– Interview by On Tour Monthly –
Jessie Ware is a capricious young singer with a remarkable voice that fortunately was heard in the right place at the time. She was also blessed with friends who recognized her talent and were willing to go the extra mile to help shine a light on her remarkable singing gift.
The south London beauty never really dreamed she would ever be headlining tours as the main attraction. Her career literally snowballed as one situation led to another further taking Ware up the food chain. Last year, all those encounters finally led to the 27-year old releasing her debut, Devotion, to international acclaim. This past year her record, which is a mix of electronic pop combined with sophisticated soul, was nominated for a Mercury Prize – the annual music award judged by English music industry peers – for the best album released out of the United Kingdom and Ireland. Though she lost out to Alt-J’s Awesome Wave, the mere fact she had made the short-list with her very first recording was quite an accomplishment.
Currently taking a second crack at American audiences on a fall tour – Ware toured the States briefly at the beginning of 2013 – the singer took a short break from the whirlwind of activities surrounding her on tour to answer a few questions posed to her by OTM music editor David Huff.
ON TOUR MONTHLY: Thanks to the Internet, today’s recording artists live in a direct to consumer world. The critics are actually fans who listen, or discover your music, without any filters and success is tallied by how many hits your YouTube video receives. Is it more important for Jessie Ware to develop a hard core fan base that will help spread the word about you through social media sites rather than try and appeal to everyone?
Jessie Ware – This country is huge. I am finding out that your fan base can really change as you tour from state to state. For me, it’s more important at this stage of my career to cement a relationship with my fans. After every show, I make sure to take time to chat with them. It’s been overwhelming at times having so many people waiting after the shows to meet me. It’s also been really exciting and so touching. Since the first time I toured in the United States last January, I have felt a really solid gay fan base. It just seems to be getting stronger and stronger. So to answer your question, I do believe there is a certain amount of power of a wicked fan base spreading the word.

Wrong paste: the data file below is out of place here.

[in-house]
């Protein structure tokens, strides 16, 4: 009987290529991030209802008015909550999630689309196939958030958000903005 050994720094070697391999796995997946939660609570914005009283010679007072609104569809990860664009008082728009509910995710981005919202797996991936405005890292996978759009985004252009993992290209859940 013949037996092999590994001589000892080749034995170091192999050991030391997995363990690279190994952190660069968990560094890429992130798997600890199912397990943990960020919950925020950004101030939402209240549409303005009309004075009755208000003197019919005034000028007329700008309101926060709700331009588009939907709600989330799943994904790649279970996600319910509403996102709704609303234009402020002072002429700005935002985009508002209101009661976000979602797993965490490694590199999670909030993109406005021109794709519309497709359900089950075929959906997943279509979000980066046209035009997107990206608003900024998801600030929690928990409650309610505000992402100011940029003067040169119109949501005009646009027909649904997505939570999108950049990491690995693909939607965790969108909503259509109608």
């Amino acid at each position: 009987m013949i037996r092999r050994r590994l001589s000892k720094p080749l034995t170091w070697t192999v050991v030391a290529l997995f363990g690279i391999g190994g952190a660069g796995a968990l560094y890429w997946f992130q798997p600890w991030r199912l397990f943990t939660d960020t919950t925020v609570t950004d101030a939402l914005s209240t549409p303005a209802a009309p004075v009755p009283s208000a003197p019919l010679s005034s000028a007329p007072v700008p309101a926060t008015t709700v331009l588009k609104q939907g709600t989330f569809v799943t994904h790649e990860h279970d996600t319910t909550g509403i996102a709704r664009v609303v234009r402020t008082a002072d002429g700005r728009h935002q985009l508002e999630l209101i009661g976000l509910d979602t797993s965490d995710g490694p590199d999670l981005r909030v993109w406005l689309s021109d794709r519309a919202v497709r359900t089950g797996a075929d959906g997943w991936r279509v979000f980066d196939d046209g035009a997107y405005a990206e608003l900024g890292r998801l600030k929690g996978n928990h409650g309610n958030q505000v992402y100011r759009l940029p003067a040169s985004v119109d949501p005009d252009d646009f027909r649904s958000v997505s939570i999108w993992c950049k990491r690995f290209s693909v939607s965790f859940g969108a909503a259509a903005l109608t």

OTM: A lot of people will try to give you advice as to what songs will resonate with the public. On your debut album, how did you decide which songs would best represent who you are and was the process difficult?
My main concern when it came to selecting music to record was this. “Do I like the song?” After that, it was, “Do my mates like it and does my mum like it?” I thought that if we were all on the same page when it came to song selection, other people would be excited too. In this business, you never know when a song is going to click with the public. Selecting songs for an album is not an easy process. Looking back on what I went through on my debut album, it will greatly help me with album number two.
OTM: Your goal is to keep your music alive. There’s nothing more frustrating than spending a year on an album and then seeing it disappear in a month, never to be heard again. Do you feel more pressure today to constantly be on top of your game because you know that as quickly as people warm up to you they can turn just as fast?